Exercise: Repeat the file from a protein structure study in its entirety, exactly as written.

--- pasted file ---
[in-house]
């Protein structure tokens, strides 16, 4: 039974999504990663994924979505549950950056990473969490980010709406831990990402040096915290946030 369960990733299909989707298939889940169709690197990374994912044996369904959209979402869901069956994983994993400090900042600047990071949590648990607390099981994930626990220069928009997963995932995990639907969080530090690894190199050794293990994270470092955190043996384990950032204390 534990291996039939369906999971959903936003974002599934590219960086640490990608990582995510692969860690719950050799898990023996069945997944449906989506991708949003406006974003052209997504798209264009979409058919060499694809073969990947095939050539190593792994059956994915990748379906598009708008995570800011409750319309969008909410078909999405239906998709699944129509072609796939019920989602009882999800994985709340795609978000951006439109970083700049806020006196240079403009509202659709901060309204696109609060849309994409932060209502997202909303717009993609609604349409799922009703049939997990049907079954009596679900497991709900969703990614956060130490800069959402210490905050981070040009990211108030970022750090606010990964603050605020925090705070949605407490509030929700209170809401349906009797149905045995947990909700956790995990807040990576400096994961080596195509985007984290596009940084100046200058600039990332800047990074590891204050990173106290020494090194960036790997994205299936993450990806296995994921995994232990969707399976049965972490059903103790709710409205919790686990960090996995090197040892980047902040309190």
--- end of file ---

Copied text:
[in-house]
């Protein structure tokens, strides 16, 4: 039974999504990663994924979505549950950056990473969490980010709406831990990402040096915290946030 369960990733299909989707298939889940169709690197990374994912044996369904959209979402869901069956994983994993400090900042600047990071949590648990607390099981994930626990220069928009997963995932995990639907969080530090690894190199050794293990994270470092955190043996384990950032204390 534990291996039939369906999971959903936003974002599934590219960086640490990608990582995510692969860690719950050799898990023996069945997944449906989506991708949003406006974003052209997504798209264009979409058919060499694809073969990947095939050539190593792994059956994915990748379906598009708008995570800011409750319309969008909410078909999405239906998709699944129509072609796939019920989602009882999800994985709340795609978000951006439109970083700049806020006196240079403009509202659709901060309204696109609060849309994409932060209502997202909303717009993609609604349409799922009703049939997990049907079954009596679900497991709900969703990614956060130490800069959402210490905050981070040009990211108030970022750090606010990964603050605020925090705070949605407490509030929700209170809401349906009797149905045995947990909700956790995990807040990576400096994961080596195509985007984290596009940084100046200058600039990332800047990074590891204050990173106290020494090194960036790997994205299936993450990806296995994921995994232990969707399976049965972490059903103790709710409205919790686990960090996995090197040892980047902040309190």